January 8, 2009

Inventing Our Selves: Psychology, Power, and Personhood

books — alice @ 3:20 pm Print This Post  AddThis Social Bookmark Button

Inventing Our Selves: Psychology, Power, and Personhood
Cambridge University Press (December 28, 1998)
236 pages

Book summary by Alice Kim

In Inventing Our Selves: Psychology, Power, and Personhood, Rose questions some of our contemporary certainties about the kinds of people we take ourselves to be, with the aim of  helping to develop alternative ways in which we might begin to think of ourselves. He problematizes our contemporary regime of the self by examining some of the processes through which this regulative ideal of the self has been invented.  A central argument of Rose’s book is that this regime of the self is often localized in distinct practices with particular presuppositions about the subjects that inhabit them and thus this regime of the self is more heterogeneous than is often allowed.   

In response to the question how should one do the history of the self? Rose proposes an approach termed ‘the genealogy of subjectification’, which takes the individualized, interiorized, totalized, and psychologized understanding of what it is to be human as the site of a historical problem, not as a basis for a historical narrative.  Further, he argues for a particular approach to the history of psychology that helps us think about the conditions under which what we take for truth and reality has been established.  He refers to this approach as ‘critical history’.  According to Rose, critical history reveals the fragility of things that seems solid and the contingency of things that seem necessary.  Its aim is not to predetermine judgment, but to make judgment possible.  Rose claims that psychology, and all the psy knowledges, have contributed significantly to the reorganization of the practices and techniques that have linked authority to subjectivity over the past century and that psychology is a profoundly social science, where even the most ‘individualistic’ experts of psychology must be connected into the social field.

Rose proposes the concept of techne to think about the characteristic ways that psychology has entered into a range of ‘human technologies’ - practices seeking certain outcomes in terms of human conduct such as reform, education, or cure.  He argues that psychological modes of thought and action have come to underpin a range of diverse practices for dealing with persons and conduct that were previously thought of and legitimated in other ways.  He also examines the links between social psychology and democracy, claiming that social psychology written in the 1930’s through to the 1950’s makes frequent references to democracy. According to Rose, to rule citizens democratically means ruling them through their freedoms, choices, and their solidarities and that social psychology is constitutively linked to democracy, as a way of organizing, exercising, and legitimizing political power.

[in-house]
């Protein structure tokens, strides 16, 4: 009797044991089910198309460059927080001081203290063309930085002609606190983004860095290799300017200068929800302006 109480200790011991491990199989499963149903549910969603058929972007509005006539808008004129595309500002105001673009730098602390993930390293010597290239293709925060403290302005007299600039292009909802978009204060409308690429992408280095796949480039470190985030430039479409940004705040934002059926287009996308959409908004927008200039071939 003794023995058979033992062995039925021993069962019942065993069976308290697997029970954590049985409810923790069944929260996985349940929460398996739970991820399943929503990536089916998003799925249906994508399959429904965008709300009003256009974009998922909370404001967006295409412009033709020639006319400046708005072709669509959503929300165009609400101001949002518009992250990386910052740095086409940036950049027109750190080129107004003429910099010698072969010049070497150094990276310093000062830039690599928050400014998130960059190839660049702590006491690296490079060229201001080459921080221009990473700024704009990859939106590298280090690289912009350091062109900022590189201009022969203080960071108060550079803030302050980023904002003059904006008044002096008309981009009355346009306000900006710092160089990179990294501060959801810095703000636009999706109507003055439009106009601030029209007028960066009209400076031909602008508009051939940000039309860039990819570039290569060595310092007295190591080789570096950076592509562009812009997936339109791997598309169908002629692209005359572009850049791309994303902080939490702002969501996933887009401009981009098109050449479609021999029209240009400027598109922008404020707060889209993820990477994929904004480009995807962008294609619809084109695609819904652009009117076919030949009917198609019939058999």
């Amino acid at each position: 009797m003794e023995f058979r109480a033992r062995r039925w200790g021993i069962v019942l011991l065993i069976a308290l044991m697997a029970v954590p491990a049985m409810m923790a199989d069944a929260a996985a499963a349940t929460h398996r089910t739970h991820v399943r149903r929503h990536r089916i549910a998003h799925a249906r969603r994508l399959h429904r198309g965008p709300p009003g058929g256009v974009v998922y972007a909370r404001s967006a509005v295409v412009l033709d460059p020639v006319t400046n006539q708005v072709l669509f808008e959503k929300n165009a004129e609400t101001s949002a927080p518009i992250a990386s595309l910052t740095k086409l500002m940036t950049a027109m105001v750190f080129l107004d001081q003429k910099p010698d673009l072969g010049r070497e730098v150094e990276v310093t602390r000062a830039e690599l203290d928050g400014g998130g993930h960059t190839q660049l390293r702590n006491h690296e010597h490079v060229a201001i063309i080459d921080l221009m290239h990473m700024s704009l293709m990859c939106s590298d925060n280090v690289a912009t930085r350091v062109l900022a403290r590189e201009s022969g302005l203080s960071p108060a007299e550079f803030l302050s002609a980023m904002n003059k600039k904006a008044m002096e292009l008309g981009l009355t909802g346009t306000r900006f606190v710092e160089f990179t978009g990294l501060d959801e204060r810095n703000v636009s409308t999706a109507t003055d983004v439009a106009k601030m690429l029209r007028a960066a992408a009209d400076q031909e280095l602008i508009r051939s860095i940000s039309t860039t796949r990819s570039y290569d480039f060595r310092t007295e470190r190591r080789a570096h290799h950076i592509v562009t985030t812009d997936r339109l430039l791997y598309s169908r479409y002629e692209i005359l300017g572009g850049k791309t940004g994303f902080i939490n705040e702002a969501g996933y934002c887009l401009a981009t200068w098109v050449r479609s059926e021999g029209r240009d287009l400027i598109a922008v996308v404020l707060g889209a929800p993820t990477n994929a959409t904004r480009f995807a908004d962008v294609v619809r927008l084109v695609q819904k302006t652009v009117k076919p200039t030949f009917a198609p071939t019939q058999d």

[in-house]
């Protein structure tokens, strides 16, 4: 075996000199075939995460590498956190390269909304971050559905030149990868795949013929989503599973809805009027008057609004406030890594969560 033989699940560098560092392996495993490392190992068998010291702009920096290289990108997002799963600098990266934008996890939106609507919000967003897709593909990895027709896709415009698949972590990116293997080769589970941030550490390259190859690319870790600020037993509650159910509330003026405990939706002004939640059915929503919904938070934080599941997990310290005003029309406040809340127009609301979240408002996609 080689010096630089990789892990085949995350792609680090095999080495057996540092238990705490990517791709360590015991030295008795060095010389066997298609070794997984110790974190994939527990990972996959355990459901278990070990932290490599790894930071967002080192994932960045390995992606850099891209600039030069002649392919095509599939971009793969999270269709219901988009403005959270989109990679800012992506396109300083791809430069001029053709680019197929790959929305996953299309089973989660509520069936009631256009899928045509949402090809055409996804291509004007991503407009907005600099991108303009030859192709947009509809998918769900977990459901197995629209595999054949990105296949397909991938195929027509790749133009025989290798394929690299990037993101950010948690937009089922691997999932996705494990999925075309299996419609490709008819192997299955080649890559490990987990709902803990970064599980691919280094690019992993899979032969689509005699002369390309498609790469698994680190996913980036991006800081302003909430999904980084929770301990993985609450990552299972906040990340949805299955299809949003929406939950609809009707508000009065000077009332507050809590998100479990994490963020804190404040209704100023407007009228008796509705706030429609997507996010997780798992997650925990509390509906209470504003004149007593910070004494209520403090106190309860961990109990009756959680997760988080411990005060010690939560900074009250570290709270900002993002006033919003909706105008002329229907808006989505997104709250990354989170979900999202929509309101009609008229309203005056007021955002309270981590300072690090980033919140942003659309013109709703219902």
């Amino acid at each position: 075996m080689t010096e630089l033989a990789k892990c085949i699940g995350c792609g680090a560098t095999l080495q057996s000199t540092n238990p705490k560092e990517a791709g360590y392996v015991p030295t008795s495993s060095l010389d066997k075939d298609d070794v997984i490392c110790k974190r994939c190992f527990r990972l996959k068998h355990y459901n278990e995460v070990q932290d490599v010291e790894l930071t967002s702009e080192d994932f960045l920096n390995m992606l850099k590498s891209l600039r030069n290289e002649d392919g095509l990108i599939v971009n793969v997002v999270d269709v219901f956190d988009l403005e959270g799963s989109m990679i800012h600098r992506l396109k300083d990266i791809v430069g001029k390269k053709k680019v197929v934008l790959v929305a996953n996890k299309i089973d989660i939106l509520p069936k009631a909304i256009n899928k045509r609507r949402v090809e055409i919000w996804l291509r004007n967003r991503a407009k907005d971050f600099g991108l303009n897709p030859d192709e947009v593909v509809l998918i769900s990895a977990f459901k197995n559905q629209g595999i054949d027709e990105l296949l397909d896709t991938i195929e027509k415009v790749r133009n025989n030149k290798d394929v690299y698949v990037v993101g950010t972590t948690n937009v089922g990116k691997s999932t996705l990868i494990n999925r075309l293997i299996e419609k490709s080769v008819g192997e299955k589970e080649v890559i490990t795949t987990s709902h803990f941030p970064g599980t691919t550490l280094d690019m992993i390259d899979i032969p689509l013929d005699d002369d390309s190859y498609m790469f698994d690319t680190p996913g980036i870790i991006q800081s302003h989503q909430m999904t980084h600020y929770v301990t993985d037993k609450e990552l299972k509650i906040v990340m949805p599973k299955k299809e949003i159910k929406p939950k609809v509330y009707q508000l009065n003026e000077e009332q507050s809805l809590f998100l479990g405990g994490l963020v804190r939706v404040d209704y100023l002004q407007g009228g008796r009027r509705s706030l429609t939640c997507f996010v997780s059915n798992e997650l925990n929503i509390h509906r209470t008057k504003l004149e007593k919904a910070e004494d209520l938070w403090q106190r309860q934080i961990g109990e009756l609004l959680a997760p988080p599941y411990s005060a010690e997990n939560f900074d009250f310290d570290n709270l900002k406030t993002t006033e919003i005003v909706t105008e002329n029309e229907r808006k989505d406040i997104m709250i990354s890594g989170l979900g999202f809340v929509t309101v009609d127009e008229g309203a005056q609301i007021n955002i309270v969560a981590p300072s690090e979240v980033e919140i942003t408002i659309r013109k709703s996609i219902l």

Rose concludes his book by proposing that psy has played a key role in the ‘folds’ through which we have come to relate to ourselves and that analyses of these psychological ‘foldings’ help us understand how we have been brought to recognize ourselves as subjects of ‘freedom’.  According to Rose, we seek to govern the psychological being under the regulative ideal of freedom, which is “an ideal that imposes as many burdens, anxieties, and divisions as it inspires projects of emancipation, and in the name of which we have come to authorize so many authorities to assist us in the project of being free from any authority but our own” (p. 197).


No Comments »

No comments yet.

RSS feed for comments on this post. TrackBack URI

Leave a comment

Line and paragraph breaks automatic, e-mail address never displayed, HTML allowed: <a href="" title=""> <abbr title=""> <acronym title=""> <b> <blockquote cite=""> <cite> <code> <del datetime=""> <em> <i> <q cite=""> <strike> <strong>